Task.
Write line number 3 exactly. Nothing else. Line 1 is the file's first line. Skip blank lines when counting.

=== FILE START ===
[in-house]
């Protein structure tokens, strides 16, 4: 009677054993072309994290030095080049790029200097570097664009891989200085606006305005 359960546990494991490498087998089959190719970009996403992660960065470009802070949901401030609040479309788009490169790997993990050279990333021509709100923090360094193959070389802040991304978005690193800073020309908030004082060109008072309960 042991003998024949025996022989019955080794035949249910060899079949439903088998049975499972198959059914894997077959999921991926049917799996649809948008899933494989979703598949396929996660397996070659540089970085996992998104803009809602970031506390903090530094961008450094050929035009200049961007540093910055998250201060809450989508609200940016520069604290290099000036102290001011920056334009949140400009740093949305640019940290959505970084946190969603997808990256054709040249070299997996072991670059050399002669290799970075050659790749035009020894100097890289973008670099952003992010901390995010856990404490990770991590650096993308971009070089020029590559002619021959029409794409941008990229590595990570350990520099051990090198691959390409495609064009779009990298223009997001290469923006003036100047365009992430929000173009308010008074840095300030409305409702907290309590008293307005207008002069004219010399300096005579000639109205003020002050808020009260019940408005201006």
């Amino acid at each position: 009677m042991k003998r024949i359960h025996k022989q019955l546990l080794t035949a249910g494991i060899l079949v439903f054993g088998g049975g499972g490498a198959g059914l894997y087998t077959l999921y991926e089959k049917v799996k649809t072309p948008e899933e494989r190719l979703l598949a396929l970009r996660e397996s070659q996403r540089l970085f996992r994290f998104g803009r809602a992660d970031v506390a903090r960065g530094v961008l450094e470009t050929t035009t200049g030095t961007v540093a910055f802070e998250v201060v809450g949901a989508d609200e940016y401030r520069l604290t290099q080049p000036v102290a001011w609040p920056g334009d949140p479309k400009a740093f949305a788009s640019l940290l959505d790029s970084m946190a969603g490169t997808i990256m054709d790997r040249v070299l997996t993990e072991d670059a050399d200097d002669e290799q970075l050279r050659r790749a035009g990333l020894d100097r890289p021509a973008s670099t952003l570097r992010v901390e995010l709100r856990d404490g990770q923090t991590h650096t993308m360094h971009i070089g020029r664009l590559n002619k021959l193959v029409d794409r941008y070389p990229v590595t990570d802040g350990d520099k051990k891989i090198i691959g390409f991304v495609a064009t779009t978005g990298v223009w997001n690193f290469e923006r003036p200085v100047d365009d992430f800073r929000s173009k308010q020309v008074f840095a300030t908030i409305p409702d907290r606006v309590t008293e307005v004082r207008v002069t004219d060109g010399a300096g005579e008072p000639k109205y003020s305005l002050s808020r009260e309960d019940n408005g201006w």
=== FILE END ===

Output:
């Amino acid at each position: 009677m042991k003998r024949i359960h025996k022989q019955l546990l080794t035949a249910g494991i060899l079949v439903f054993g088998g049975g499972g490498a198959g059914l894997y087998t077959l999921y991926e089959k049917v799996k649809t072309p948008e899933e494989r190719l979703l598949a396929l970009r996660e397996s070659q996403r540089l970085f996992r994290f998104g803009r809602a992660d970031v506390a903090r960065g530094v961008l450094e470009t050929t035009t200049g030095t961007v540093a910055f802070e998250v201060v809450g949901a989508d609200e940016y401030r520069l604290t290099q080049p000036v102290a001011w609040p920056g334009d949140p479309k400009a740093f949305a788009s640019l940290l959505d790029s970084m946190a969603g490169t997808i990256m054709d790997r040249v070299l997996t993990e072991d670059a050399d200097d002669e290799q970075l050279r050659r790749a035009g990333l020894d100097r890289p021509a973008s670099t952003l570097r992010v901390e995010l709100r856990d404490g990770q923090t991590h650096t993308m360094h971009i070089g020029r664009l590559n002619k021959l193959v029409d794409r941008y070389p990229v590595t990570d802040g350990d520099k051990k891989i090198i691959g390409f991304v495609a064009t779009t978005g990298v223009w997001n690193f290469e923006r003036p200085v100047d365009d992430f800073r929000s173009k308010q020309v008074f840095a300030t908030i409305p409702d907290r606006v309590t008293e307005v004082r207008v002069t004219d060109g010399a300096g005579e008072p000639k109205y003020s305005l002050s808020r009260e309960d019940n408005g201006w």